29 May 2022
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Rates up for investors; down for owner-occupiers

Peter Switzer
4 August 2015

The Reserve Bank decides today what it wants to do with interest rates and the experts I respect say rates are on hold for some time into 2016. However, investors are set to be discriminated against, which means they’ll face relatively high rates, while owner-occupiers will be pocketing great deals from the banks.

Of course, the banks don’t really want to hit their investor home loan customers, but they have been instructed by the Australian Prudential Regulatory Authority (APRA) at the behest of the Reserve Bank of Australia, which has been stressed out by the so-called bubble in Sydney house prices.

Yesterday, we saw the latest house price readings from CoreLogic RP Data and capital city prices were up 2.8% for an annual rise of 11.1%, but this big rise for July was mainly driven by two capital cities!

Sydney rose by 3.3% but Melbourne did better, rising 4.9% for one month but on an annual basis, the former is up a whopping 18.4% while the latter is up 11.5%.

On annual numbers, Melbourne is not a worry as a city but there are suburbs that ring the CBD in particular where prices are rising madly. However, the rest of the country’s investors are paying the price if they’re investing outside of Sydney and Melbourne.

Want proof? Well, look at the house price movements around the country — Canberra up 1.2%, Hobart 2.5%, Adelaide 3.4%, Brisbane 3.4%, Perth 0.3% and Darwin 5.3%!

Recently, ANZ and the Commonwealth Bank have increased variable rates for investors by 27 basis points while AMP Bank raised by 47 basis points. National Australia Bank (NAB) has increased interest-only home loans for both investors and owner-occupiers by 29 basis points.

The banks have been directed by APRA and have followed suit. It comes as APRA is making the banks improve the quality of their balance sheets by being less exposed to relatively more risky loans. Investors are seen as more risky and are being partly blamed for the enthusiastic bidding at auctions being driven by the tax deductibility of their interest repayments, the very low borrowing rates and the fact that property returns look so much better than term deposit rates. 

Ironically, these actions should help mortgage brokers pick up extra business as these experts in loans will have more knowledge about where investors will be able to get good deals with the banks’ computers “saying no” to loans at good rates.

The MD of 1300HomeLoan John Kolenda tells us life for investors is troubling.

“Not only are rates for investors going up, but people on interest only loans are being targeted while there is a great variation now for all those looking to borrow money for investment purposes,” he says. “Not only has there been changes in rates but now lenders loan servicing calculations, Loan to Value Ratio (LVR) requirements and using rental income to help service has changed.”

But the group who could really be worried, and for good reason, are those who have put 10% down for an off-the-plan property. These people might find it hard to get money and if they do, it could be at much higher rates than owner-occupiers.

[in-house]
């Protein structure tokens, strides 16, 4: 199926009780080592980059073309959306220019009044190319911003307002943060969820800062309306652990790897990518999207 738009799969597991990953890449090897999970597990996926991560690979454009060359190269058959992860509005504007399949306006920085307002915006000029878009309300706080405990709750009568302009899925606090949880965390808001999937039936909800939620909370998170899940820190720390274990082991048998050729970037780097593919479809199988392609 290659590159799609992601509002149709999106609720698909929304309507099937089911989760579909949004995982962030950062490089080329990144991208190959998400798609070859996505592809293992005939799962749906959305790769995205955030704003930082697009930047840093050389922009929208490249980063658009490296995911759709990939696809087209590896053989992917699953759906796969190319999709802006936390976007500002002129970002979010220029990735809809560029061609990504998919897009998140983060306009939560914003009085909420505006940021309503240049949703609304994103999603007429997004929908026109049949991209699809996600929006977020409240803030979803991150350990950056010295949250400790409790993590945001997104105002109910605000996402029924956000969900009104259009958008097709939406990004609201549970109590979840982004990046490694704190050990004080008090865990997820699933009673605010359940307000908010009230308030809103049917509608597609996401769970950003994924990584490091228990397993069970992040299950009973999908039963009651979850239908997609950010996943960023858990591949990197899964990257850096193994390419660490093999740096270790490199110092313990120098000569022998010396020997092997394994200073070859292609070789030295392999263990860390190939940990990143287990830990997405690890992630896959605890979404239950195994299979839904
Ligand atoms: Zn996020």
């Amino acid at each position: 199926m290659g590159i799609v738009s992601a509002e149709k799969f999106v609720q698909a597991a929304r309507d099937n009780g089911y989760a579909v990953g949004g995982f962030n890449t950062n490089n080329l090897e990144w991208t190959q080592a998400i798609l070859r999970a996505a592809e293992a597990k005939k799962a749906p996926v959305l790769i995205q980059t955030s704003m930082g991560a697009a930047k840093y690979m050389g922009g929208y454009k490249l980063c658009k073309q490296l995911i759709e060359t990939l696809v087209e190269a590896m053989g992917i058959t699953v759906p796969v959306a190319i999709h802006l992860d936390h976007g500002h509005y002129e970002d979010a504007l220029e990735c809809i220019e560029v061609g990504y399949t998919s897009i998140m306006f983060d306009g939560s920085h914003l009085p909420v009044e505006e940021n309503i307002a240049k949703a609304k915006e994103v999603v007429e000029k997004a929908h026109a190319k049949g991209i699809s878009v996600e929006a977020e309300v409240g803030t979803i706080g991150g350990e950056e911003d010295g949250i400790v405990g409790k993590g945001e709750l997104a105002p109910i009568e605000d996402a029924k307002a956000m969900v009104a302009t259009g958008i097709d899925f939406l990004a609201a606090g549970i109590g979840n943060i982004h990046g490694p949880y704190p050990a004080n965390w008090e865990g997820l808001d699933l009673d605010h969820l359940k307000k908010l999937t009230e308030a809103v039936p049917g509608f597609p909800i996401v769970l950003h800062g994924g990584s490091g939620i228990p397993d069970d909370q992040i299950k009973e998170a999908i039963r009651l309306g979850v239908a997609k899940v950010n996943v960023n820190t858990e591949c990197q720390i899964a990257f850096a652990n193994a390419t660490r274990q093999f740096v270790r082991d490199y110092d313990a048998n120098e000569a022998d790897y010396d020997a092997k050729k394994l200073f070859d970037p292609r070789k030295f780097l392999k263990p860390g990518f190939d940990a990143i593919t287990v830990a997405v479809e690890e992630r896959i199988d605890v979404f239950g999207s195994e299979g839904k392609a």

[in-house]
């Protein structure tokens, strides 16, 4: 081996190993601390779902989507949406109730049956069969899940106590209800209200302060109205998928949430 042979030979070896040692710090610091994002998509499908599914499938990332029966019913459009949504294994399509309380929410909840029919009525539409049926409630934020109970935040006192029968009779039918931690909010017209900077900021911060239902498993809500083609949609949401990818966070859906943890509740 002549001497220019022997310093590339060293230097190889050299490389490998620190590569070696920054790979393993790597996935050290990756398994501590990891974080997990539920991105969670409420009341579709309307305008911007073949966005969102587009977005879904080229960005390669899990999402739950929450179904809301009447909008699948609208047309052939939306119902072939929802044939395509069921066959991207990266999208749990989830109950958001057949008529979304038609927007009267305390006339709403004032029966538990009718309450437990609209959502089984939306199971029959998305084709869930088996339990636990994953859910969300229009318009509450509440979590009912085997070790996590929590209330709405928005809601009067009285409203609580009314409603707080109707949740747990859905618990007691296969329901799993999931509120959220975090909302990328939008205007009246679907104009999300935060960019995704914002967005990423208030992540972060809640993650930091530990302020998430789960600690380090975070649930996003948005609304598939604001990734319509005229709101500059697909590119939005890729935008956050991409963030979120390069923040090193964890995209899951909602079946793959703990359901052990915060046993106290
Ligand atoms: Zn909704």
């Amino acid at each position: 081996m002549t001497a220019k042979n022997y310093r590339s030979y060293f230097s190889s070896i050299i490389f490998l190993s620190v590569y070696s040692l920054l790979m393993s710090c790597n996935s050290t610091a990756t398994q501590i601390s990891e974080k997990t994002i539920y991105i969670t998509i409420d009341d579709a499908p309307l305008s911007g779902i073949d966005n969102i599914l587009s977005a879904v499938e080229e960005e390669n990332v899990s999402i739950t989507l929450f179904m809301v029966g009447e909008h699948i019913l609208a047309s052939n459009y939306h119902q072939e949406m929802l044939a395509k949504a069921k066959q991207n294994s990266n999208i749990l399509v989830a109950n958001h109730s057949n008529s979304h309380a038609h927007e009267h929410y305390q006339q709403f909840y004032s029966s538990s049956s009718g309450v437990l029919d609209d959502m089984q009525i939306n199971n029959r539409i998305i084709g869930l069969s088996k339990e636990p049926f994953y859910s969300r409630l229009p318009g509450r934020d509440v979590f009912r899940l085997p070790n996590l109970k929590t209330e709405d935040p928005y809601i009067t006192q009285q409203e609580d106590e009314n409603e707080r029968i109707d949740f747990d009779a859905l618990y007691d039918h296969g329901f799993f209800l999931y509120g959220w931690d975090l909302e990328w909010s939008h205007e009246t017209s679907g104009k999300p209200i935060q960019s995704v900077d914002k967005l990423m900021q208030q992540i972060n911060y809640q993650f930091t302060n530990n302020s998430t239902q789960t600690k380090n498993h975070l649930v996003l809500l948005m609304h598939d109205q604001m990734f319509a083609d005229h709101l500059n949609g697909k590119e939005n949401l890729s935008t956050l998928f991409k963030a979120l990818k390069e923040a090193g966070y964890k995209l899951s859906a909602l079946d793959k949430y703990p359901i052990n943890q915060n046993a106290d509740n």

“Investors who have already bought and are waiting to settle should see their mortgage broker as borrowing conditions have changed dramatically and they need to make sure they will be in a position to settle their purchase now that the goal posts have been changed,” Kolenda points out.

Personally, the attack on investors is understandable for the small group of poor property players who end up being flown to the Gold Coast by spivs in white shoes who flog them a dumb property. It’s even more worrying if these people do it out of their self-managed super fund. However, an investor with a million dollars in super with $700,000 in cash and stocks, who wants to use $300,000 to borrow $200,000 to buy a good two-bedroom apartment in a Brisbane suburb where tenants want to live, doesn’t need protection by APRA or ASIC or the RBA.

All this seems crazy when we are a country that needs new homes built and jobs created. Why would you make this harder to happen? With the combined slug on home-building for developers being as high as 50% of the selling price, we have undersupply and that’s why house prices are rising so strongly in Sydney and Melbourne.

My question is: why doesn’t a Federal politician start to champion the reduction in taxes on property, supporting developers who will put more Australians in their own homes while creating piles of jobs for young Australians, where the unemployment rate is over 14%?

Answer? They’re too busy being distracted by ‘big’ issues such as Bronwyn Bishop!

Politicians not wasting our money is important, but home and job creation is far more important.

The Australian economy is getting better but how often do you hear our politicians and media outlets tell us this? Not enough!

At least today we get to focus on the economy, with the RBA making its decision on interest rates. I’m tipping no change. Why? Our economy is getting better.

By the way, the APRA stunt is working, with feedback from last weekend suggesting that already auctions in Sydney are missing investors armed with bank money!

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